Not too long ago, I was standing in a Rolex AD in the center of Brussels with a couple of (watch) friends, with two of the group looking at a possible purchase. This was just around the time Baselworld was to open its doors. There was a sense of urgency that day in the boutique. For one, there were three watch enthusiasts encouraging one another to ‘just go for it’. More importantly, that very day the AD’s around the world were, supposedly, awaiting the final word on a potential price increase from the mothership in Bienne. Instilled with this fear of ‘buy now or risk an increase tomorrow’, we stood there, doing our individual best to resist buying while simultaneously encouraging each other to take the jump. In the end however, no prices were increased on that particular day (and no orders were placed by any of us either).
In this article, we have a closer look at the past price evolution and what we could reasonably expect to happen in the (near) future. Worth mentioning, we leave the gold models out of this, so we don’t have to bother analyzing how gold prices would undoubtedly have impacted the price increases. So out of sheer convenience, here we’re just looking at stainless steel models. Also, note we’re looking at prices of modern new Rolex watches. As I lack a PhD in Absurdity, I’d rather not deep dive in vintage Rolex price data at this point in time…
Before we go wild with Rolex pricing charts, let’s put everything into perspective. For that, we’re going to use the Big Mac Index and simply observe the price of the world-famous Big Mac, yes the hamburger.
The Big Mac index is regarded as an indicator for the purchasing power of an economy and also shows us the price evolution in any given country of this exact burger. What the historical pricing data tells us is that Big Mac prices (USA) have gone up considerably and quite consistently. The average price for a Big Mac burger in the USA was 5.30 U.S. dollars in January 2018. In comparison, the same burger would have cost you only 3.57 USD in 2008 and just 2.51 USD in 2000:
According to the Bureau of Labor Statistics consumer price index, the dollar experienced an average inflation rate of 1.59% per year. Taking into account inflation that would be 4.18 USD in 2008 and 3.46 USD in 2000. That would be a 27% increase over the past eight years for the average price of a Big Mac in the USA.
Now, another good one to look at, just for perspective, is the average house price evolution in the US:
While there is the painful ‘drop’ post 2008’s crisis, we can see that here again, everything is steadily going up. Not down nor flat. Keep this in mind as we have a peek in the treasure chest of the Wilsdorf clan.
Show me the numbers
Time to look at watch prices now. Let’s look at the historical AD prices for new Rolex watches tracked by the friendly folks at Minus4plus6.com. As mentioned above, we’re avoiding precious metal models on purpose, as that saves us the effort of having to price in the fluctuations of those commodity prices (which is no fun for anyone). So, to get a general idea of the price evolution of a stainless steel Rolex, let’s take for example the Stainless Steel Rolex Explorer I:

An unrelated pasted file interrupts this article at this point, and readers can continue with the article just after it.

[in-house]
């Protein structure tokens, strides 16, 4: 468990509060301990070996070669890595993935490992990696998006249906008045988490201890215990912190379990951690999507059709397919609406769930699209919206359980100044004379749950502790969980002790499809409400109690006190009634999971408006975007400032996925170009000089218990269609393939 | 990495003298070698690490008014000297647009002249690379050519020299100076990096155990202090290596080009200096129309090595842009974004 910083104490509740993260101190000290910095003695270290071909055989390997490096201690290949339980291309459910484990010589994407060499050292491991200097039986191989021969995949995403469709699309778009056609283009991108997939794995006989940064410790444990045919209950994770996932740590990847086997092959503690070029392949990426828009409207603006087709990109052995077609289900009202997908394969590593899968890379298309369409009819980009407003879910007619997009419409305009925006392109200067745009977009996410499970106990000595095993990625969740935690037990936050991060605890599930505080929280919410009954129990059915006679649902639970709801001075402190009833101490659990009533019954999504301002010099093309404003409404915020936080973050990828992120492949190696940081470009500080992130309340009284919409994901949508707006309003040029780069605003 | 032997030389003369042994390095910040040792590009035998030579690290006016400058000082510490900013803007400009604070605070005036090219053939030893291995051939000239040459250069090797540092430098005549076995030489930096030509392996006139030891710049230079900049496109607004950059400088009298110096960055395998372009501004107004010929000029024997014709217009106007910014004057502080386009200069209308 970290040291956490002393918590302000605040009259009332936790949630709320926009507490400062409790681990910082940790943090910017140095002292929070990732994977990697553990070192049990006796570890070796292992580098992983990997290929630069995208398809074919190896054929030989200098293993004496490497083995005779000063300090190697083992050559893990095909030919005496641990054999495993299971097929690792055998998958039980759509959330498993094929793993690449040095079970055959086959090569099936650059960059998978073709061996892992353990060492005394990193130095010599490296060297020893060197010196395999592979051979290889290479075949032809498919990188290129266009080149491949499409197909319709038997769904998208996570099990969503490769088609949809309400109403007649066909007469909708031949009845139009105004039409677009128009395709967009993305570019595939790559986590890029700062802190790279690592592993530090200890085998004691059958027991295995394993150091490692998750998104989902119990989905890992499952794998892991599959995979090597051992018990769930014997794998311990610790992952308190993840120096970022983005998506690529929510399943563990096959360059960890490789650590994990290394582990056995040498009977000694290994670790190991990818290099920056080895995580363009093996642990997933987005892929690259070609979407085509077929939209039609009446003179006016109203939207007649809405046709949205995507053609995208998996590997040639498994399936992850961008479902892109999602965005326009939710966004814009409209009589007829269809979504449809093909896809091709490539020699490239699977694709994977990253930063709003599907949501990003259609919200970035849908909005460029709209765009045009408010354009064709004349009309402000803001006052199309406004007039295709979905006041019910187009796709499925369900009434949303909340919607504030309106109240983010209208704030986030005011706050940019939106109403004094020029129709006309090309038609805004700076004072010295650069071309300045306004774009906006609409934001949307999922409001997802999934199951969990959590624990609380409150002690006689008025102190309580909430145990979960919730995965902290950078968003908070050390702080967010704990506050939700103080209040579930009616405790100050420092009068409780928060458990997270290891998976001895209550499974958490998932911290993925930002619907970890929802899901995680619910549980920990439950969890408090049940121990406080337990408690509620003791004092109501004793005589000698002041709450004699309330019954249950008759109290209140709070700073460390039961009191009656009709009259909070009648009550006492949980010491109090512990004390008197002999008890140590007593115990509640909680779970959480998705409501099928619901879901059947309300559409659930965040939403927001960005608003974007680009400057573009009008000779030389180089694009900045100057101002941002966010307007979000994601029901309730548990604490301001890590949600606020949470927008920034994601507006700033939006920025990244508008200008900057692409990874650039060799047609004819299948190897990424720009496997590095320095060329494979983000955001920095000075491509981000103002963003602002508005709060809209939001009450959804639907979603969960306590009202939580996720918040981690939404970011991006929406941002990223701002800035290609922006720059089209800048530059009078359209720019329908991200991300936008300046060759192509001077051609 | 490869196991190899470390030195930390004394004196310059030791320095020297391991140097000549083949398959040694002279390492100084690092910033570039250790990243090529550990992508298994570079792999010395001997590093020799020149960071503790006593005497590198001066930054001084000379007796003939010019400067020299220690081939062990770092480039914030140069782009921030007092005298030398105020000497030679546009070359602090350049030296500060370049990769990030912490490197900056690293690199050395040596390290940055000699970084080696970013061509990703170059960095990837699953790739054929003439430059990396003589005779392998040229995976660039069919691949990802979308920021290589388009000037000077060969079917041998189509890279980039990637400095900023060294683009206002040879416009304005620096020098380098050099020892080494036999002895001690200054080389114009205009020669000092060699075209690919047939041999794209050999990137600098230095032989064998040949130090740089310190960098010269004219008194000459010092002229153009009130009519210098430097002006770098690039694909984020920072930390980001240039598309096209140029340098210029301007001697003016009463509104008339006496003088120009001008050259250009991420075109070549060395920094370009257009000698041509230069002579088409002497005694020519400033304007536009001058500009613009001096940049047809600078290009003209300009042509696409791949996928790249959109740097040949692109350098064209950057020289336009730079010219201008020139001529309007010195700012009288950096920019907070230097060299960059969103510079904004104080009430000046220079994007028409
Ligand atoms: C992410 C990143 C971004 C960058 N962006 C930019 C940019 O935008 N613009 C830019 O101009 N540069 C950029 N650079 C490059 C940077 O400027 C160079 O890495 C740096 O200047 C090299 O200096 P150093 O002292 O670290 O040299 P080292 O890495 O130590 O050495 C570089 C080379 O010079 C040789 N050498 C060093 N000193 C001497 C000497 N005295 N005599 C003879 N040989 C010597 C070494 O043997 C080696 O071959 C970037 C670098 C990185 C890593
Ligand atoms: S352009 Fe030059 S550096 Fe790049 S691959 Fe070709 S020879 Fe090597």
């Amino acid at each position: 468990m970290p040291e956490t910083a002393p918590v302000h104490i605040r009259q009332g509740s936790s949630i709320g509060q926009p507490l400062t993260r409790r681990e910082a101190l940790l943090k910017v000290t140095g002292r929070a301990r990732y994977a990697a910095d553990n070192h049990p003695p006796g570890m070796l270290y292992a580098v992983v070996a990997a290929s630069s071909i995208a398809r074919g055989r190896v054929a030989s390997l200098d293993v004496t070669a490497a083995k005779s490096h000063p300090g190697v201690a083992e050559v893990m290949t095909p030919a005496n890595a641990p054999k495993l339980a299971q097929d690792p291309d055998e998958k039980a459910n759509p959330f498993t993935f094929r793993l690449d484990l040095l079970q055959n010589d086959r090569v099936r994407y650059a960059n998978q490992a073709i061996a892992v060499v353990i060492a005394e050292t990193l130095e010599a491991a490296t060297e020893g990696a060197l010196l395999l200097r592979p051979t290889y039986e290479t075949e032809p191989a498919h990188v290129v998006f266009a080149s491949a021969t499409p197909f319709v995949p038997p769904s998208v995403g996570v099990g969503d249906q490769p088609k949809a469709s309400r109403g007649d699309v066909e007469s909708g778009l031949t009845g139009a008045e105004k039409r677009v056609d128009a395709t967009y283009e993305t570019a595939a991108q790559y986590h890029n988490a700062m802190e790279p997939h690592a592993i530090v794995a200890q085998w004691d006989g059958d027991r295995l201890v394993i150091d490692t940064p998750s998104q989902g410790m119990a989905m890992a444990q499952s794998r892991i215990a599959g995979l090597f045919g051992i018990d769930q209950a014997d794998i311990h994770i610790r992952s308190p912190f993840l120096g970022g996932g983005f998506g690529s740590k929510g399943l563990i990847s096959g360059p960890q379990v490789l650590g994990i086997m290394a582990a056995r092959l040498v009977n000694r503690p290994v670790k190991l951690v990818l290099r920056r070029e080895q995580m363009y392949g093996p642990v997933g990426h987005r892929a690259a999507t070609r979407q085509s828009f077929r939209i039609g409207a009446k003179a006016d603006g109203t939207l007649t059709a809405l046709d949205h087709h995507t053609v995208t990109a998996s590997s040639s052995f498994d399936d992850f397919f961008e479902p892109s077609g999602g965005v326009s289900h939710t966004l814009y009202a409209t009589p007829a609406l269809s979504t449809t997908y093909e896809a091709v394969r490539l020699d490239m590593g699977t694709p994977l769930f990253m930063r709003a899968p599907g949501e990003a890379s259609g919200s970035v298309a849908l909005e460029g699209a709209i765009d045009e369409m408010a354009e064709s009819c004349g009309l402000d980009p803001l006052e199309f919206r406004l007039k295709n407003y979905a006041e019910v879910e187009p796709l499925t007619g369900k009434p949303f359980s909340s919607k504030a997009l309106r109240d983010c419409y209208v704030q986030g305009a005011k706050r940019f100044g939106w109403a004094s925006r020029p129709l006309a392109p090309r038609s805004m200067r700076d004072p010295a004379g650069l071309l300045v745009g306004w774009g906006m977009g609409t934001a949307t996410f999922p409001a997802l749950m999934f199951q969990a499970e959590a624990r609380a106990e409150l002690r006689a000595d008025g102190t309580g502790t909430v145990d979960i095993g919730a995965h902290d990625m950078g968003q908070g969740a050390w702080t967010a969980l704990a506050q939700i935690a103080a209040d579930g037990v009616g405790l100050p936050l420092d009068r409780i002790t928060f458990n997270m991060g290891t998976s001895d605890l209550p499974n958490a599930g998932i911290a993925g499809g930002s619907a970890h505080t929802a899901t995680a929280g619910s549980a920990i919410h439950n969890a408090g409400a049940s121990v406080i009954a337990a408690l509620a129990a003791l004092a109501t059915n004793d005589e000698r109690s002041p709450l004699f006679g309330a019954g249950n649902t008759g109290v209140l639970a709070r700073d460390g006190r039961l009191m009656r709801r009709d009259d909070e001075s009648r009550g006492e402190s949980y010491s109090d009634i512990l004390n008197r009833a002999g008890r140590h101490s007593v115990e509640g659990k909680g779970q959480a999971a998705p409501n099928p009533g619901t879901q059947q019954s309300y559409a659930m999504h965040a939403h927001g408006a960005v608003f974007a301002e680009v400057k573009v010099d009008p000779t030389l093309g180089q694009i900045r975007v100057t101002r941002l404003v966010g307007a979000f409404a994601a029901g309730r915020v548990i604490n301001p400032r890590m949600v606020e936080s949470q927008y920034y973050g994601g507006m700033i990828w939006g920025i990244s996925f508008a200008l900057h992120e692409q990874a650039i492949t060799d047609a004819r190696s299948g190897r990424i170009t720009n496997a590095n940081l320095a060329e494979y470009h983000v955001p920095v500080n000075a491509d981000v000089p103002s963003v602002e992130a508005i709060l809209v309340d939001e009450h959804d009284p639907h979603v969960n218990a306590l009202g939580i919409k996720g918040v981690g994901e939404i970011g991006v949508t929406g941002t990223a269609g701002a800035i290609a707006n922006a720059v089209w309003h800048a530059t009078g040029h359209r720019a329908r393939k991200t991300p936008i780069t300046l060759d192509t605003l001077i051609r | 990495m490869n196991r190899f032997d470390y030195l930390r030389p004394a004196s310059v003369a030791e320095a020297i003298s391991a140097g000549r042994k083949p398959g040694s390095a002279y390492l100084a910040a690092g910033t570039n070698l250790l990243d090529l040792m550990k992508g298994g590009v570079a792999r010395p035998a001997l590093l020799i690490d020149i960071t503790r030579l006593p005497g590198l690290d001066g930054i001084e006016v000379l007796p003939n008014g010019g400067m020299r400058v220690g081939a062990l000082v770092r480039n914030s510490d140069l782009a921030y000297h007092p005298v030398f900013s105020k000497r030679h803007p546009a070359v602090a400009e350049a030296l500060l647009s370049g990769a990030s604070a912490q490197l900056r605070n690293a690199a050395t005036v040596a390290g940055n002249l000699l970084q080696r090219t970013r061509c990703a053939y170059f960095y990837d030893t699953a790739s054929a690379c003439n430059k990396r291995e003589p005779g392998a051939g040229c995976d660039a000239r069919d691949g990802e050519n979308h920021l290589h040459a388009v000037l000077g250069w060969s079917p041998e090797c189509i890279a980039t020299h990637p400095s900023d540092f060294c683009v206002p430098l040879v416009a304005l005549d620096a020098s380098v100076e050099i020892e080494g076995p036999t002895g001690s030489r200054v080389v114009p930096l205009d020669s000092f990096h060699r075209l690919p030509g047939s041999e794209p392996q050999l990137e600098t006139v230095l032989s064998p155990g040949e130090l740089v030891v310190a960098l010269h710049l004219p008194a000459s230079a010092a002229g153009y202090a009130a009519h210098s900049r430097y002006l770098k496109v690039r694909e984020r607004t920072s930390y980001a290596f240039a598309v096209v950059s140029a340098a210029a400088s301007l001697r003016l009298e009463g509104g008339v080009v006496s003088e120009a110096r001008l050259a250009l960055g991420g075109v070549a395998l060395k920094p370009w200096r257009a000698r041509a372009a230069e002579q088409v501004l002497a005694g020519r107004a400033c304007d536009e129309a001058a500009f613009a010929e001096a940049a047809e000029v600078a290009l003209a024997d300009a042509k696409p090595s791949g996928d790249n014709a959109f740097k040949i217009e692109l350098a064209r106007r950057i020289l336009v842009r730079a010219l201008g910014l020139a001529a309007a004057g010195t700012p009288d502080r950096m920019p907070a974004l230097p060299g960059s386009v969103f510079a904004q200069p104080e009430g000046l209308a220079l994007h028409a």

The average price in 2008 for the Explorer would have been 5050 USD and is 6500 USD in 2018. That’s a Big Mac like increase of 28%. However – adjusted for inflation, that would be 5910 USD and 6500 USD respectively. That would be a gentle 10% increase. That’s 17% less less than the price increase of Big Mac for that same period y’all.
Now, we’ve checked several stainless steel models, and they all paint a very similar picture to the chart above:
Interesting to note is that the 2008 crisis didn’t seem to affect Rolex pricing, much the same to the burger chart and very different of course to the housing price chart:
Looking at the above 40 years chart, listing the prices for several Rolex models, the seasoned chart-ninjas among you will have noticed one key anomaly: the end of the Rolex chart is as flat as a pancake. Since 2012, prices remained mostly the same across the listed Rolex models. That is more than 5 years now that we haven’t seen any (significant) price increase for these models. Looking at all the years prior, that is a pattern that is absolutely out of the ordinary. The Big Mac price however, has gone up consistently. And that my friends, leads us to the inevitable conclusion…
Following this highly unscientific analysis, best shared after a few beers at your next watch meet, my conclusion is that a price correction (upwards) is imminent. It is now becoming highly unlikely that we see the prices remain flat for Rolex (and down would be unthinkable, of course). With the Swiss watch export sales figures up across the board after the previous slump, and with prices having remained flat for this long, a price increase is… overdue.
While nobody outside Rolex really knows what Rolex is planning for the next 12 months, I’d bet a price increase is one of those things that’ll drop within this time-period.